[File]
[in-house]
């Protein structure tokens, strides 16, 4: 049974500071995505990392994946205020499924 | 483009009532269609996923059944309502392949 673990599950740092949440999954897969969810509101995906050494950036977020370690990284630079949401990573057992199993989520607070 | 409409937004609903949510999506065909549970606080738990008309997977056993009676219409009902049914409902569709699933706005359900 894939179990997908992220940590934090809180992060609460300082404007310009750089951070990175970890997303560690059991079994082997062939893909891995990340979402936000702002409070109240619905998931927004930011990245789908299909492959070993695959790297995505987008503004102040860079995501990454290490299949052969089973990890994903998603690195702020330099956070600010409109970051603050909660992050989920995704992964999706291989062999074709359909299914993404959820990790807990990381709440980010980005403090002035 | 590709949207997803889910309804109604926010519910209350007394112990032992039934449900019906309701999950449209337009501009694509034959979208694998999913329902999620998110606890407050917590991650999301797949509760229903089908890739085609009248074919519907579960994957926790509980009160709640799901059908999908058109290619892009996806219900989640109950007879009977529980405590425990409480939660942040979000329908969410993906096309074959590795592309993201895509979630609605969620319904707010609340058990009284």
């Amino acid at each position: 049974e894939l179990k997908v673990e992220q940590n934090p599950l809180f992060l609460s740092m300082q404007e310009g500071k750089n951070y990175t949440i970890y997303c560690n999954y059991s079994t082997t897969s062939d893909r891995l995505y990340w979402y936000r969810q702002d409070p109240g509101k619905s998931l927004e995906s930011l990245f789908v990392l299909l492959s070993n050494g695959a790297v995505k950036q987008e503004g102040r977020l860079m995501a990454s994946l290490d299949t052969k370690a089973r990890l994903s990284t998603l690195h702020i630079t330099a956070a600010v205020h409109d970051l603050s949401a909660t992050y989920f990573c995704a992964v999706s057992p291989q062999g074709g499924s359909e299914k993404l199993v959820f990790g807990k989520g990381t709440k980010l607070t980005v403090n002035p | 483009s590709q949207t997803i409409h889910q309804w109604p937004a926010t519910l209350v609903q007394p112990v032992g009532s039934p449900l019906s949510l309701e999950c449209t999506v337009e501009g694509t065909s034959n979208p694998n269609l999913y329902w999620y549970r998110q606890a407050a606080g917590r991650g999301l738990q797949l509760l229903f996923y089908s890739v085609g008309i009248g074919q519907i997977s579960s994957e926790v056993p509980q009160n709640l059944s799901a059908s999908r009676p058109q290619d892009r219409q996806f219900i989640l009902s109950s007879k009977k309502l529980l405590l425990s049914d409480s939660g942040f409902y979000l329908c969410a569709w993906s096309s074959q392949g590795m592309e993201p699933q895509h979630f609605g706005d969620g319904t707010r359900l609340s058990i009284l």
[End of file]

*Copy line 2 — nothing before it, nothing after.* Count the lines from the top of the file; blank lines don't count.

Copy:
């Protein structure tokens, strides 16, 4: 049974500071995505990392994946205020499924 | 483009009532269609996923059944309502392949 673990599950740092949440999954897969969810509101995906050494950036977020370690990284630079949401990573057992199993989520607070 | 409409937004609903949510999506065909549970606080738990008309997977056993009676219409009902049914409902569709699933706005359900 894939179990997908992220940590934090809180992060609460300082404007310009750089951070990175970890997303560690059991079994082997062939893909891995990340979402936000702002409070109240619905998931927004930011990245789908299909492959070993695959790297995505987008503004102040860079995501990454290490299949052969089973990890994903998603690195702020330099956070600010409109970051603050909660992050989920995704992964999706291989062999074709359909299914993404959820990790807990990381709440980010980005403090002035 | 590709949207997803889910309804109604926010519910209350007394112990032992039934449900019906309701999950449209337009501009694509034959979208694998999913329902999620998110606890407050917590991650999301797949509760229903089908890739085609009248074919519907579960994957926790509980009160709640799901059908999908058109290619892009996806219900989640109950007879009977529980405590425990409480939660942040979000329908969410993906096309074959590795592309993201895509979630609605969620319904707010609340058990009284």